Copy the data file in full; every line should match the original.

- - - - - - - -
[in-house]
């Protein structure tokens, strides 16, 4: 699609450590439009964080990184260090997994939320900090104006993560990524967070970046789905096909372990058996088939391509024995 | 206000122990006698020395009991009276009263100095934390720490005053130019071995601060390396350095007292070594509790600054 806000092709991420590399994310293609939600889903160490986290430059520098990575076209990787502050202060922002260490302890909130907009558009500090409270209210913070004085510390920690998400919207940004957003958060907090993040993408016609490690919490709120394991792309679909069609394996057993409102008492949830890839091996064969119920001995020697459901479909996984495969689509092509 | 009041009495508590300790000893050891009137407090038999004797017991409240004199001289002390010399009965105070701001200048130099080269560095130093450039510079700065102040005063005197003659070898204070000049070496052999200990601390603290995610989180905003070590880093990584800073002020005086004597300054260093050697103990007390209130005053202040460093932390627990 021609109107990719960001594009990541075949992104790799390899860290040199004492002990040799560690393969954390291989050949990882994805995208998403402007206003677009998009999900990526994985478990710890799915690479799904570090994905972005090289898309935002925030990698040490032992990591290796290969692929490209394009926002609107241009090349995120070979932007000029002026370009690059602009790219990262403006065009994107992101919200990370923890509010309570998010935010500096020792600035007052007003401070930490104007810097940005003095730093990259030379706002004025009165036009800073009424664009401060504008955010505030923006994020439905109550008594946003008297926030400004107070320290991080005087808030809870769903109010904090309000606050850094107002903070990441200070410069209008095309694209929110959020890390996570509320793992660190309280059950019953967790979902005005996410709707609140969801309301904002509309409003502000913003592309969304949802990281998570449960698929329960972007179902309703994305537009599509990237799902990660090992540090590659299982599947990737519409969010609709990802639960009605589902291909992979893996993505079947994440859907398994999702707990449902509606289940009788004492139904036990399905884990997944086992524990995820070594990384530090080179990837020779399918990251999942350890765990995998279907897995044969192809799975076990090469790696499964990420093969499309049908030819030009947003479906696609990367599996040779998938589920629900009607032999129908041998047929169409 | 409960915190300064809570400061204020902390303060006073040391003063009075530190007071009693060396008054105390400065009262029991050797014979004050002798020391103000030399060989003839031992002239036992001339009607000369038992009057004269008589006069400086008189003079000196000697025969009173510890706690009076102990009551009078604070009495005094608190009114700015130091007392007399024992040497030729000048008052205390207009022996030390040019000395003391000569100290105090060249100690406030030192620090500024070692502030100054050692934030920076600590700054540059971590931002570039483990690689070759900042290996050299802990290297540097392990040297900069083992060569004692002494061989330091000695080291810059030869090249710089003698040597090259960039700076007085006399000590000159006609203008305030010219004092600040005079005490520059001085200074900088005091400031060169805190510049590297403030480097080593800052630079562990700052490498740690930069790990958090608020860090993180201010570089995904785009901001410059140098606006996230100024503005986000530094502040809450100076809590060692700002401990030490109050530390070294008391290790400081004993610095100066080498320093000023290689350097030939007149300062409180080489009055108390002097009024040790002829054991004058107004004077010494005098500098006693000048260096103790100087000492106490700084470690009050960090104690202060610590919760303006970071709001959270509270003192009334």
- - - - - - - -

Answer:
[in-house]
């Protein structure tokens, strides 16, 4: 699609450590439009964080990184260090997994939320900090104006993560990524967070970046789905096909372990058996088939391509024995 | 206000122990006698020395009991009276009263100095934390720490005053130019071995601060390396350095007292070594509790600054 806000092709991420590399994310293609939600889903160490986290430059520098990575076209990787502050202060922002260490302890909130907009558009500090409270209210913070004085510390920690998400919207940004957003958060907090993040993408016609490690919490709120394991792309679909069609394996057993409102008492949830890839091996064969119920001995020697459901479909996984495969689509092509 | 009041009495508590300790000893050891009137407090038999004797017991409240004199001289002390010399009965105070701001200048130099080269560095130093450039510079700065102040005063005197003659070898204070000049070496052999200990601390603290995610989180905003070590880093990584800073002020005086004597300054260093050697103990007390209130005053202040460093932390627990 021609109107990719960001594009990541075949992104790799390899860290040199004492002990040799560690393969954390291989050949990882994805995208998403402007206003677009998009999900990526994985478990710890799915690479799904570090994905972005090289898309935002925030990698040490032992990591290796290969692929490209394009926002609107241009090349995120070979932007000029002026370009690059602009790219990262403006065009994107992101919200990370923890509010309570998010935010500096020792600035007052007003401070930490104007810097940005003095730093990259030379706002004025009165036009800073009424664009401060504008955010505030923006994020439905109550008594946003008297926030400004107070320290991080005087808030809870769903109010904090309000606050850094107002903070990441200070410069209008095309694209929110959020890390996570509320793992660190309280059950019953967790979902005005996410709707609140969801309301904002509309409003502000913003592309969304949802990281998570449960698929329960972007179902309703994305537009599509990237799902990660090992540090590659299982599947990737519409969010609709990802639960009605589902291909992979893996993505079947994440859907398994999702707990449902509606289940009788004492139904036990399905884990997944086992524990995820070594990384530090080179990837020779399918990251999942350890765990995998279907897995044969192809799975076990090469790696499964990420093969499309049908030819030009947003479906696609990367599996040779998938589920629900009607032999129908041998047929169409 | 409960915190300064809570400061204020902390303060006073040391003063009075530190007071009693060396008054105390400065009262029991050797014979004050002798020391103000030399060989003839031992002239036992001339009607000369038992009057004269008589006069400086008189003079000196000697025969009173510890706690009076102990009551009078604070009495005094608190009114700015130091007392007399024992040497030729000048008052205390207009022996030390040019000395003391000569100290105090060249100690406030030192620090500024070692502030100054050692934030920076600590700054540059971590931002570039483990690689070759900042290996050299802990290297540097392990040297900069083992060569004692002494061989330091000695080291810059030869090249710089003698040597090259960039700076007085006399000590000159006609203008305030010219004092600040005079005490520059001085200074900088005091400031060169805190510049590297403030480097080593800052630079562990700052490498740690930069790990958090608020860090993180201010570089995904785009901001410059140098606006996230100024503005986000530094502040809450100076809590060692700002401990030490109050530390070294008391290790400081004993610095100066080498320093000023290689350097030939007149300062409180080489009055108390002097009024040790002829054991004058107004004077010494005098500098006693000048260096103790100087000492106490700084470690009050960090104690202060610590919760303006970071709001959270509270003192009334």